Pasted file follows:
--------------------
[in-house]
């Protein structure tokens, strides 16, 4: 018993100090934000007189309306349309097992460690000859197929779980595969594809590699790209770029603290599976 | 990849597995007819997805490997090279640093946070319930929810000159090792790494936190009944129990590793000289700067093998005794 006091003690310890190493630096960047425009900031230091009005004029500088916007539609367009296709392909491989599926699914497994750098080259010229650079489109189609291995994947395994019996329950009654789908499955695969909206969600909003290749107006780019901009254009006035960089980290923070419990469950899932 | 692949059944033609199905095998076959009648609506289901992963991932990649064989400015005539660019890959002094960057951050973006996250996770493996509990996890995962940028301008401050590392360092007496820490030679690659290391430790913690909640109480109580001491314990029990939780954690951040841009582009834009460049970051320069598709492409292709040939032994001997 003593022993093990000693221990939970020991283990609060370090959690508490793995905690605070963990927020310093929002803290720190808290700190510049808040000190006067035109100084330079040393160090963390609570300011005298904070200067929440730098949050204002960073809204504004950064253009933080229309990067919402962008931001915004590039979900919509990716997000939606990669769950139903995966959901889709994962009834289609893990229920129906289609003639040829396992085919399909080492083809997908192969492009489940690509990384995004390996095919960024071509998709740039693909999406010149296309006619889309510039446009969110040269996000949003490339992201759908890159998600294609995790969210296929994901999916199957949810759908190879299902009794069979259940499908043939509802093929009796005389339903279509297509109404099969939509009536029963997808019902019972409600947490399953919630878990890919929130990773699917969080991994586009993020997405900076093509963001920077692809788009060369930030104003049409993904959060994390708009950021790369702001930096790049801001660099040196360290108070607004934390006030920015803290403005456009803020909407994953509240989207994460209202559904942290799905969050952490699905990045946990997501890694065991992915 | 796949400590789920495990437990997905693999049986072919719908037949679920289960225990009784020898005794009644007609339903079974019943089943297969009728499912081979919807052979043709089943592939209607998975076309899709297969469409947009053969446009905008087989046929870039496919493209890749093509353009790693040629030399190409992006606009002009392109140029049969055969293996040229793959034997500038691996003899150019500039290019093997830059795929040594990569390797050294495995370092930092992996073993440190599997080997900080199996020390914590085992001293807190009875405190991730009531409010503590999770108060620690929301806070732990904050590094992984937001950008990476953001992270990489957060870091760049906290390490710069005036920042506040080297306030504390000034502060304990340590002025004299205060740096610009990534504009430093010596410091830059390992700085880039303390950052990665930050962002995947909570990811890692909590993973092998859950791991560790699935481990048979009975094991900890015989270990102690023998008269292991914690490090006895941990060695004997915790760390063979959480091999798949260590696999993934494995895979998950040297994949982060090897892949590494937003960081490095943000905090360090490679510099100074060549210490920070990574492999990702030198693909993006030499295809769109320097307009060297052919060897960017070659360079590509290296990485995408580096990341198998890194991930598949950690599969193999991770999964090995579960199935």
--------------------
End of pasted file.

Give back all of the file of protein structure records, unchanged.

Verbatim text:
[in-house]
């Protein structure tokens, strides 16, 4: 018993100090934000007189309306349309097992460690000859197929779980595969594809590699790209770029603290599976 | 990849597995007819997805490997090279640093946070319930929810000159090792790494936190009944129990590793000289700067093998005794 006091003690310890190493630096960047425009900031230091009005004029500088916007539609367009296709392909491989599926699914497994750098080259010229650079489109189609291995994947395994019996329950009654789908499955695969909206969600909003290749107006780019901009254009006035960089980290923070419990469950899932 | 692949059944033609199905095998076959009648609506289901992963991932990649064989400015005539660019890959002094960057951050973006996250996770493996509990996890995962940028301008401050590392360092007496820490030679690659290391430790913690909640109480109580001491314990029990939780954690951040841009582009834009460049970051320069598709492409292709040939032994001997 003593022993093990000693221990939970020991283990609060370090959690508490793995905690605070963990927020310093929002803290720190808290700190510049808040000190006067035109100084330079040393160090963390609570300011005298904070200067929440730098949050204002960073809204504004950064253009933080229309990067919402962008931001915004590039979900919509990716997000939606990669769950139903995966959901889709994962009834289609893990229920129906289609003639040829396992085919399909080492083809997908192969492009489940690509990384995004390996095919960024071509998709740039693909999406010149296309006619889309510039446009969110040269996000949003490339992201759908890159998600294609995790969210296929994901999916199957949810759908190879299902009794069979259940499908043939509802093929009796005389339903279509297509109404099969939509009536029963997808019902019972409600947490399953919630878990890919929130990773699917969080991994586009993020997405900076093509963001920077692809788009060369930030104003049409993904959060994390708009950021790369702001930096790049801001660099040196360290108070607004934390006030920015803290403005456009803020909407994953509240989207994460209202559904942290799905969050952490699905990045946990997501890694065991992915 | 796949400590789920495990437990997905693999049986072919719908037949679920289960225990009784020898005794009644007609339903079974019943089943297969009728499912081979919807052979043709089943592939209607998975076309899709297969469409947009053969446009905008087989046929870039496919493209890749093509353009790693040629030399190409992006606009002009392109140029049969055969293996040229793959034997500038691996003899150019500039290019093997830059795929040594990569390797050294495995370092930092992996073993440190599997080997900080199996020390914590085992001293807190009875405190991730009531409010503590999770108060620690929301806070732990904050590094992984937001950008990476953001992270990489957060870091760049906290390490710069005036920042506040080297306030504390000034502060304990340590002025004299205060740096610009990534504009430093010596410091830059390992700085880039303390950052990665930050962002995947909570990811890692909590993973092998859950791991560790699935481990048979009975094991900890015989270990102690023998008269292991914690490090006895941990060695004997915790760390063979959480091999798949260590696999993934494995895979998950040297994949982060090897892949590494937003960081490095943000905090360090490679510099100074060549210490920070990574492999990702030198693909993006030499295809769109320097307009060297052919060897960017070659360079590509290296990485995408580096990341198998890194991930598949950690599969193999991770999964090995579960199935």